Jeffrey M. Jones writes that “Disapproval of Congress Linked to Higher Voter Turnout,” and explains at Gallup Politics:
Congressional job approval, currently 13%, is on pace to be the lowest it has been in a midterm election year. Moreover, a near-record-low 19% of registered voters say most members of Congress deserve re-election. This latter measure shows a similarly strong relationship to voter turnout as does job approval.
Voter turnout in midterm elections has ranged narrowly between 38.1% and 41.1% since 1994, considerably lower than the 51.7% to 61.6% range for the last five presidential elections. But there has been a clear pattern of turnout being on the higher end of the midterm year range when Americans were less approving of Congress. The correlation between turnout and congressional approval since 1994 is -.83, indicating a strong relationship.
The disapproval-turnout link is a fairly recent phenomenon. From 1974 — the first year Gallup measured congressional job approval — until 1990, there was only a weak relationship between turnout and approval, with turnout higher when approval was higher, the opposite of the current pattern. But that weak relationship was driven mostly by the 1974 midterm elections, when turnout was among the higher ones for midterms and Congress was relatively popular after the Watergate hearings that led to President Richard Nixon’s resignation that summer.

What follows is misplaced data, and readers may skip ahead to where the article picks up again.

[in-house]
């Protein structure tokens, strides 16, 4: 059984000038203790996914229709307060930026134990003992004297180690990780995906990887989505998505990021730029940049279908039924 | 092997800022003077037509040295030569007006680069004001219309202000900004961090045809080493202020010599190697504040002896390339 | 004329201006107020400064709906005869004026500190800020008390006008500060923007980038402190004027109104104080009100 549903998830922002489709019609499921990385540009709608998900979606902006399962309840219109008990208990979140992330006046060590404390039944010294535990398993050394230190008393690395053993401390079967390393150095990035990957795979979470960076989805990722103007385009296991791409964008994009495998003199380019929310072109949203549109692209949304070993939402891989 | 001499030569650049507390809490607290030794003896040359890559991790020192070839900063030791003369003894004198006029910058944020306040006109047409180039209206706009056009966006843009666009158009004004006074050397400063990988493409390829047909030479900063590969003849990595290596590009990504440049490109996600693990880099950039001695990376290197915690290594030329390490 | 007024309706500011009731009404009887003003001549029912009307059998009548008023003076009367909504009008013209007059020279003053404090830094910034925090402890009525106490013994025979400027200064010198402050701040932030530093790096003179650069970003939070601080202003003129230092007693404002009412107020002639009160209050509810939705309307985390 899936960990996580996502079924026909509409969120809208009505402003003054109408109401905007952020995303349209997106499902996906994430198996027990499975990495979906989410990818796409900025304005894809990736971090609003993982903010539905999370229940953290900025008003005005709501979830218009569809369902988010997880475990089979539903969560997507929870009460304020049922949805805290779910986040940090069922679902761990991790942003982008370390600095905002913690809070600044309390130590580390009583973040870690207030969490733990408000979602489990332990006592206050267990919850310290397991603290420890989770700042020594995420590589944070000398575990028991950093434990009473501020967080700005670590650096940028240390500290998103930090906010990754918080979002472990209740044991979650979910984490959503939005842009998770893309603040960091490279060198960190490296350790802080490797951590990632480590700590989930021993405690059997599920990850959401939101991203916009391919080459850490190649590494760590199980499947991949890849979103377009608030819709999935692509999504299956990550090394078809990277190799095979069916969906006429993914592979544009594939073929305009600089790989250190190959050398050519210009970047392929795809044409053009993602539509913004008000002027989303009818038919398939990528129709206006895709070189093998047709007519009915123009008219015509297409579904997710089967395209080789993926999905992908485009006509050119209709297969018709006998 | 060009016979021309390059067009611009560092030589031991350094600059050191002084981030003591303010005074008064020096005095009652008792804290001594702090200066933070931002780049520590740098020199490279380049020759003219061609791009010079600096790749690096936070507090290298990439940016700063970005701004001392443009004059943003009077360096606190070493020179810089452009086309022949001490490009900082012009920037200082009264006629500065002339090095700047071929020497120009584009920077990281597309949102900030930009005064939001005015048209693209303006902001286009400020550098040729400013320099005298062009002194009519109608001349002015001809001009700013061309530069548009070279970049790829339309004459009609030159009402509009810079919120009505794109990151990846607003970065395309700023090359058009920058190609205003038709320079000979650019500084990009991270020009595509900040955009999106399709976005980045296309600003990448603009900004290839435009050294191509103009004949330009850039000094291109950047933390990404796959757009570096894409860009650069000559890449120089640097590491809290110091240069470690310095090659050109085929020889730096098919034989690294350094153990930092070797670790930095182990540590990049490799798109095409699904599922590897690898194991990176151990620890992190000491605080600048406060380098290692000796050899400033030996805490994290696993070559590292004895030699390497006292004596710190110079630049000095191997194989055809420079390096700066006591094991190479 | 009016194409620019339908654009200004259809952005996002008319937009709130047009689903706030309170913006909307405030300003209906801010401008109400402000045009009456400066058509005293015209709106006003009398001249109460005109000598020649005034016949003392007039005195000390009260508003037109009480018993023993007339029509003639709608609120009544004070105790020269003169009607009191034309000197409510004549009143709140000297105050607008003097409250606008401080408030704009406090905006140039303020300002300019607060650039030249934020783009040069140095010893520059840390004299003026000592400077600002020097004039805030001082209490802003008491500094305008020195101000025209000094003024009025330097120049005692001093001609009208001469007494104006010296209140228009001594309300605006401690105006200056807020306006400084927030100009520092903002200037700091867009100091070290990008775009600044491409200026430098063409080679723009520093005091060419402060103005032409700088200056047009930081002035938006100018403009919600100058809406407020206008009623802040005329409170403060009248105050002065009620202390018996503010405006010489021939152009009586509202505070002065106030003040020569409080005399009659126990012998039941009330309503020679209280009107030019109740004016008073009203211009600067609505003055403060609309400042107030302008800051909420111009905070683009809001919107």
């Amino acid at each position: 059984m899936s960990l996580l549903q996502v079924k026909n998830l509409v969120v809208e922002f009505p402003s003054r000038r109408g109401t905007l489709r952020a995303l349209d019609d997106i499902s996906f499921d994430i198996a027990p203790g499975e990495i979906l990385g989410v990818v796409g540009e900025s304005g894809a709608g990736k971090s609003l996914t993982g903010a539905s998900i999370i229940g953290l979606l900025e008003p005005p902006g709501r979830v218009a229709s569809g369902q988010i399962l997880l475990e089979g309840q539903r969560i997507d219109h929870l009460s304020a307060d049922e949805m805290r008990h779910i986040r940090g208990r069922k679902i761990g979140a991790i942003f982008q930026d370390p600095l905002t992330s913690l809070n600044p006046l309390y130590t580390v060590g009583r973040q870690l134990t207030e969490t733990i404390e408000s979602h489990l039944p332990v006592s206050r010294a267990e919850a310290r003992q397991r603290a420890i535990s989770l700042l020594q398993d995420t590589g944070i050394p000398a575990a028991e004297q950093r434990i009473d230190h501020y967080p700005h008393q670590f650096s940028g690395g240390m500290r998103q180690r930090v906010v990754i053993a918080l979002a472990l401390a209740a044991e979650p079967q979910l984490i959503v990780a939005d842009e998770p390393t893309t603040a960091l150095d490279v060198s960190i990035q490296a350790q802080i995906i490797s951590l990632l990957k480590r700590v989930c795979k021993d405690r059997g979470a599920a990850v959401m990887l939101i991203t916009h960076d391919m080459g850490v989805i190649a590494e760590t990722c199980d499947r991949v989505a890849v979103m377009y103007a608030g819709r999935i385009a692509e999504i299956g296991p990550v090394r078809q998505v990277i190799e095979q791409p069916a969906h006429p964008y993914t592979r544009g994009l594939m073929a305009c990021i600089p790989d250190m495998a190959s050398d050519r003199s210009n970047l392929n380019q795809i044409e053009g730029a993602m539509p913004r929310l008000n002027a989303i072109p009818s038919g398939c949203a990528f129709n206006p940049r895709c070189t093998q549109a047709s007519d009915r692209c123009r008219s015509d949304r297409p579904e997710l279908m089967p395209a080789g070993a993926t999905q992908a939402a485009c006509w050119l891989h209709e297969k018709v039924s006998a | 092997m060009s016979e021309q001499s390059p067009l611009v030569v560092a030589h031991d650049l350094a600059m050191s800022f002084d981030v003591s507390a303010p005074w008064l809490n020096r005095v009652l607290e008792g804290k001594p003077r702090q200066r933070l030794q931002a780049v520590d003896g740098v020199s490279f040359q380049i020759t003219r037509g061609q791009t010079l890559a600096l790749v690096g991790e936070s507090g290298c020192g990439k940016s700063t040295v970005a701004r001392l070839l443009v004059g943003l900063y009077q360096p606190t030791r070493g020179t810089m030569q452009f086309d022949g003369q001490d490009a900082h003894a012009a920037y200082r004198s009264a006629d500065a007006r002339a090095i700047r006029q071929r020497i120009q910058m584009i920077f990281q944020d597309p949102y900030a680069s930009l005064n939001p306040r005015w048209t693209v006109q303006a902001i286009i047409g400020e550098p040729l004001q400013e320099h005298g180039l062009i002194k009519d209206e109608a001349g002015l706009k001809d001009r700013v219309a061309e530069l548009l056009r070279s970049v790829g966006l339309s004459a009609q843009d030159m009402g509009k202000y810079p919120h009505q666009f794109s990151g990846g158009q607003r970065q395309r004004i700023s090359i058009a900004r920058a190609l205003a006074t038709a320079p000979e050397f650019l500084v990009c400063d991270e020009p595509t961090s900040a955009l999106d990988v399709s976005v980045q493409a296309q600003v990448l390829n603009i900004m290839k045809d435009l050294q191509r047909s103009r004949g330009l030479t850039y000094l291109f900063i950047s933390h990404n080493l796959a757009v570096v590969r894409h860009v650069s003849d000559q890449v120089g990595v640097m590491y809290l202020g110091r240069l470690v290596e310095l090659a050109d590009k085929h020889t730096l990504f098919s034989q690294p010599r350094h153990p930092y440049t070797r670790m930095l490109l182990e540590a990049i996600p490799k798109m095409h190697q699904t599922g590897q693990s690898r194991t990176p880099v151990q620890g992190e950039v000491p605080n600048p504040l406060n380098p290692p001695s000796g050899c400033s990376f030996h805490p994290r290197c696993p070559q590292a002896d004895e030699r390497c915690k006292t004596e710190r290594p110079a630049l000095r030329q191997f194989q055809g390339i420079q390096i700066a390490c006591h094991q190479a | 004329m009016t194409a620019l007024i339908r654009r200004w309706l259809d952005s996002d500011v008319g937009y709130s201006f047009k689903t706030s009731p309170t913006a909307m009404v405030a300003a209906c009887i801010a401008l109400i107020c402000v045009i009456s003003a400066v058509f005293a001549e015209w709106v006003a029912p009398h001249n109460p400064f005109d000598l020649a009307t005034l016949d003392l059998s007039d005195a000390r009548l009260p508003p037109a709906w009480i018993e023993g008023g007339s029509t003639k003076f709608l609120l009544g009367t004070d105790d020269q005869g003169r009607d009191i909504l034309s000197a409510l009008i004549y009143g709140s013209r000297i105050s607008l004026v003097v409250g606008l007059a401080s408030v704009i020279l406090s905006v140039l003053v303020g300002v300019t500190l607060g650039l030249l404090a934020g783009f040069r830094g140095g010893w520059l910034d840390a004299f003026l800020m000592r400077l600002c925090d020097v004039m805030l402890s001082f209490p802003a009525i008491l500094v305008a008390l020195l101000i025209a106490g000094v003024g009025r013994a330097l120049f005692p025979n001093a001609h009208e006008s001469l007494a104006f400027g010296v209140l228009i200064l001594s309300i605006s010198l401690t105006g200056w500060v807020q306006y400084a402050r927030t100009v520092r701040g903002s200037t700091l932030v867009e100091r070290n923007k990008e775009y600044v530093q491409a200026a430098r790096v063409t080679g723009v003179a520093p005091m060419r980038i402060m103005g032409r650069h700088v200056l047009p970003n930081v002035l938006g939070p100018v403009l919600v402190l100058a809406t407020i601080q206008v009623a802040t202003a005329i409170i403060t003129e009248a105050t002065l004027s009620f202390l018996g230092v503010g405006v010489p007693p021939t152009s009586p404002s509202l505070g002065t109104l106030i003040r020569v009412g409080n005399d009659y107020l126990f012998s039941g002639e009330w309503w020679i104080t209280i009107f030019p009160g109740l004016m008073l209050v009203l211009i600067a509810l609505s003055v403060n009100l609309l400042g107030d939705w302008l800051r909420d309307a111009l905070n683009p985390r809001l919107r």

Jones reviews the history of the relationship between turnout and congressional approval, post-Watergate and adds, “As a result, it is unclear how the current frustration with Congress will manifest itself in terms of party control of the two houses of Congress.”
If recent patterns prevail, the expectation is that Republicans will reap the benefit, with their traditional midterm turnout edge, although most recent polls show that voters are more displeased with congressional Republicans than with Democrats. If the Dems’ Bannock Street Project lives up to some of the more optimistic reporting, they will likely do better than expected in the Senate and hold their majority. The DCCC’s recent 13-seat expansion of its “Red to Blue” campaign may also get better results than expected with a turnout surge.
As always the “safe” bet is with recent patterns. But if Bannock Street and Red to Blue do a good job, all bets are off.